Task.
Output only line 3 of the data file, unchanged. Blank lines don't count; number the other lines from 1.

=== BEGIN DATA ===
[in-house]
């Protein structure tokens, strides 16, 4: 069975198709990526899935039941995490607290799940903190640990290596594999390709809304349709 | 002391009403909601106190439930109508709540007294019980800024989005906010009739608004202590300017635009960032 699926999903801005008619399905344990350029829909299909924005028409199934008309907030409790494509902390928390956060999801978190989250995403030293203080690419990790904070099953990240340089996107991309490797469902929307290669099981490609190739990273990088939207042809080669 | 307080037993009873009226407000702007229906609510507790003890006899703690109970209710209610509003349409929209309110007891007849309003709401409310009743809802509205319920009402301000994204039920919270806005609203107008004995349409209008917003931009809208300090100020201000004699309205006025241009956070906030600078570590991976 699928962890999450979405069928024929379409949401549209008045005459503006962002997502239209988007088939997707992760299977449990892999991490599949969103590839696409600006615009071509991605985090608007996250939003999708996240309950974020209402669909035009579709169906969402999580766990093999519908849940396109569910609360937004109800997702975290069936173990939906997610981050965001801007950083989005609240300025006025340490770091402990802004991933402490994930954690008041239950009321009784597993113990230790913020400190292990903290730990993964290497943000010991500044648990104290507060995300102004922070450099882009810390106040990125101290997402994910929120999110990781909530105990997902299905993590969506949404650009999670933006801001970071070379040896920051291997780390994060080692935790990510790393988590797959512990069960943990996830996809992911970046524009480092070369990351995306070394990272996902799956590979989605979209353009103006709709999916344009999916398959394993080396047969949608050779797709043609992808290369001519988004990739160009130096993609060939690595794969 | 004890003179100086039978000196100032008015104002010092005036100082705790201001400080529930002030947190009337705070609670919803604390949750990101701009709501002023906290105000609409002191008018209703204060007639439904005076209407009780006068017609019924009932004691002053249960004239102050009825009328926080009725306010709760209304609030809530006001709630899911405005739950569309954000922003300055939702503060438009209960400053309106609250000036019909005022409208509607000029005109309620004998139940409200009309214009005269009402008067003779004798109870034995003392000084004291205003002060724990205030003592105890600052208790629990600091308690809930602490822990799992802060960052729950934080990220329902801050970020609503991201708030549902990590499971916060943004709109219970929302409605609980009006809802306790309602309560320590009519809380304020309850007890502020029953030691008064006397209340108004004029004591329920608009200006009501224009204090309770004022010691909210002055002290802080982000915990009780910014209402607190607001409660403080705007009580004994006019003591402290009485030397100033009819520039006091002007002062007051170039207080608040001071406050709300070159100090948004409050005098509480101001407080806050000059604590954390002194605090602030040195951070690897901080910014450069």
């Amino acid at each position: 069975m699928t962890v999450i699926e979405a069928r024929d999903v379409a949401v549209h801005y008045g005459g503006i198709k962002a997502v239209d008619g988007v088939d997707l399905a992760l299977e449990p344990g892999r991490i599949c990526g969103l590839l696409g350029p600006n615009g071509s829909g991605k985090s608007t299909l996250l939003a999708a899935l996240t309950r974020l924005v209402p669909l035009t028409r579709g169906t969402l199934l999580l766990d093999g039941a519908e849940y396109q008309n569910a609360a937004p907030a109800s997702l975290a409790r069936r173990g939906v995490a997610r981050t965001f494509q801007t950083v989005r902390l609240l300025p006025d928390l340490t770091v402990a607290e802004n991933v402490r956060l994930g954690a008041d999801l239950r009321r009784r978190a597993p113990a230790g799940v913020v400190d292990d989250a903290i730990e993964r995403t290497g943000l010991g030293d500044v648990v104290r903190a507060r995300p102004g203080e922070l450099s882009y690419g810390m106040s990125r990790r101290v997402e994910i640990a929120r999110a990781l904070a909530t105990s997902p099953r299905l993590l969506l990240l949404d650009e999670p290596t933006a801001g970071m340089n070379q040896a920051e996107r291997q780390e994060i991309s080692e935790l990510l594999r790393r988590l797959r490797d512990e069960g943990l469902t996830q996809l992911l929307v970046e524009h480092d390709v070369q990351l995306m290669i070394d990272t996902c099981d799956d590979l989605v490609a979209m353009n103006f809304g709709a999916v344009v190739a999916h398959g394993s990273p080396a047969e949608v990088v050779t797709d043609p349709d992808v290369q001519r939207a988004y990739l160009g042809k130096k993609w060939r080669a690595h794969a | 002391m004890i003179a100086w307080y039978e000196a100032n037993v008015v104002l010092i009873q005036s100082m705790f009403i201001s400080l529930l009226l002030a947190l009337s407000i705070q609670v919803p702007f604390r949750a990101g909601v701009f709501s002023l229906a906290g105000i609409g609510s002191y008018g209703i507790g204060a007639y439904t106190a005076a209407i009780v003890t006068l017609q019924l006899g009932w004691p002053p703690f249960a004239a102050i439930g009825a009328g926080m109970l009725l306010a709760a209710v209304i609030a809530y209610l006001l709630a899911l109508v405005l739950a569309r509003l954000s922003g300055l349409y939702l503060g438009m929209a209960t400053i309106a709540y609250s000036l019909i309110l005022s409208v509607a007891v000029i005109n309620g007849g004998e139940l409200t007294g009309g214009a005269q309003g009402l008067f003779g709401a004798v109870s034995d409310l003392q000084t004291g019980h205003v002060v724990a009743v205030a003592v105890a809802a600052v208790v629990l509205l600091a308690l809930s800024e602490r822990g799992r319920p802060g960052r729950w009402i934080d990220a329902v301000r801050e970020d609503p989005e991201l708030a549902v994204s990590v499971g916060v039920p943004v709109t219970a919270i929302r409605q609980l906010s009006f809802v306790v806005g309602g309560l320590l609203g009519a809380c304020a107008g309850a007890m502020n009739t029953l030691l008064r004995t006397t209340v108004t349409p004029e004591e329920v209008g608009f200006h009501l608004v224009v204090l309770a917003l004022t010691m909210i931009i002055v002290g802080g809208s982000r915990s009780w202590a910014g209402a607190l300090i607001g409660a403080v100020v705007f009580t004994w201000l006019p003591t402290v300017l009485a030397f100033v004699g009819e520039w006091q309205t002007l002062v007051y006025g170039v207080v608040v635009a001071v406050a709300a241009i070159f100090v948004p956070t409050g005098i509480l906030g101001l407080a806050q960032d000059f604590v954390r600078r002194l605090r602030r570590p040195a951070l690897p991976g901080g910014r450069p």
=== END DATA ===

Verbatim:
């Amino acid at each position: 069975m699928t962890v999450i699926e979405a069928r024929d999903v379409a949401v549209h801005y008045g005459g503006i198709k962002a997502v239209d008619g988007v088939d997707l399905a992760l299977e449990p344990g892999r991490i599949c990526g969103l590839l696409g350029p600006n615009g071509s829909g991605k985090s608007t299909l996250l939003a999708a899935l996240t309950r974020l924005v209402p669909l035009t028409r579709g169906t969402l199934l999580l766990d093999g039941a519908e849940y396109q008309n569910a609360a937004p907030a109800s997702l975290a409790r069936r173990g939906v995490a997610r981050t965001f494509q801007t950083v989005r902390l609240l300025p006025d928390l340490t770091v402990a607290e802004n991933v402490r956060l994930g954690a008041d999801l239950r009321r009784r978190a597993p113990a230790g799940v913020v400190d292990d989250a903290i730990e993964r995403t290497g943000l010991g030293d500044v648990v104290r903190a507060r995300p102004g203080e922070l450099s882009y690419g810390m106040s990125r990790r101290v997402e994910i640990a929120r999110a990781l904070a909530t105990s997902p099953r299905l993590l969506l990240l949404d650009e999670p290596t933006a801001g970071m340089n070379q040896a920051e996107r291997q780390e994060i991309s080692e935790l990510l594999r790393r988590l797959r490797d512990e069960g943990l469902t996830q996809l992911l929307v970046e524009h480092d390709v070369q990351l995306m290669i070394d990272t996902c099981d799956d590979l989605v490609a979209m353009n103006f809304g709709a999916v344009v190739a999916h398959g394993s990273p080396a047969e949608v990088v050779t797709d043609p349709d992808v290369q001519r939207a988004y990739l160009g042809k130096k993609w060939r080669a690595h794969a | 002391m004890i003179a100086w307080y039978e000196a100032n037993v008015v104002l010092i009873q005036s100082m705790f009403i201001s400080l529930l009226l002030a947190l009337s407000i705070q609670v919803p702007f604390r949750a990101g909601v701009f709501s002023l229906a906290g105000i609409g609510s002191y008018g209703i507790g204060a007639y439904t106190a005076a209407i009780v003890t006068l017609q019924l006899g009932w004691p002053p703690f249960a004239a102050i439930g009825a009328g926080m109970l009725l306010a709760a209710v209304i609030a809530y209610l006001l709630a899911l109508v405005l739950a569309r509003l954000s922003g300055l349409y939702l503060g438009m929209a209960t400053i309106a709540y609250s000036l019909i309110l005022s409208v509607a007891v000029i005109n309620g007849g004998e139940l409200t007294g009309g214009a005269q309003g009402l008067f003779g709401a004798v109870s034995d409310l003392q000084t004291g019980h205003v002060v724990a009743v205030a003592v105890a809802a600052v208790v629990l509205l600091a308690l809930s800024e602490r822990g799992r319920p802060g960052r729950w009402i934080d990220a329902v301000r801050e970020d609503p989005e991201l708030a549902v994204s990590v499971g916060v039920p943004v709109t219970a919270i929302r409605q609980l906010s009006f809802v306790v806005g309602g309560l320590l609203g009519a809380c304020a107008g309850a007890m502020n009739t029953l030691l008064r004995t006397t209340v108004t349409p004029e004591e329920v209008g608009f200006h009501l608004v224009v204090l309770a917003l004022t010691m909210i931009i002055v002290g802080g809208s982000r915990s009780w202590a910014g209402a607190l300090i607001g409660a403080v100020v705007f009580t004994w201000l006019p003591t402290v300017l009485a030397f100033v004699g009819e520039w006091q309205t002007l002062v007051y006025g170039v207080v608040v635009a001071v406050a709300a241009i070159f100090v948004p956070t409050g005098i509480l906030g101001l407080a806050q960032d000059f604590v954390r600078r002194l605090r602030r570590p040195a951070l690897p991976g901080g910014r450069p």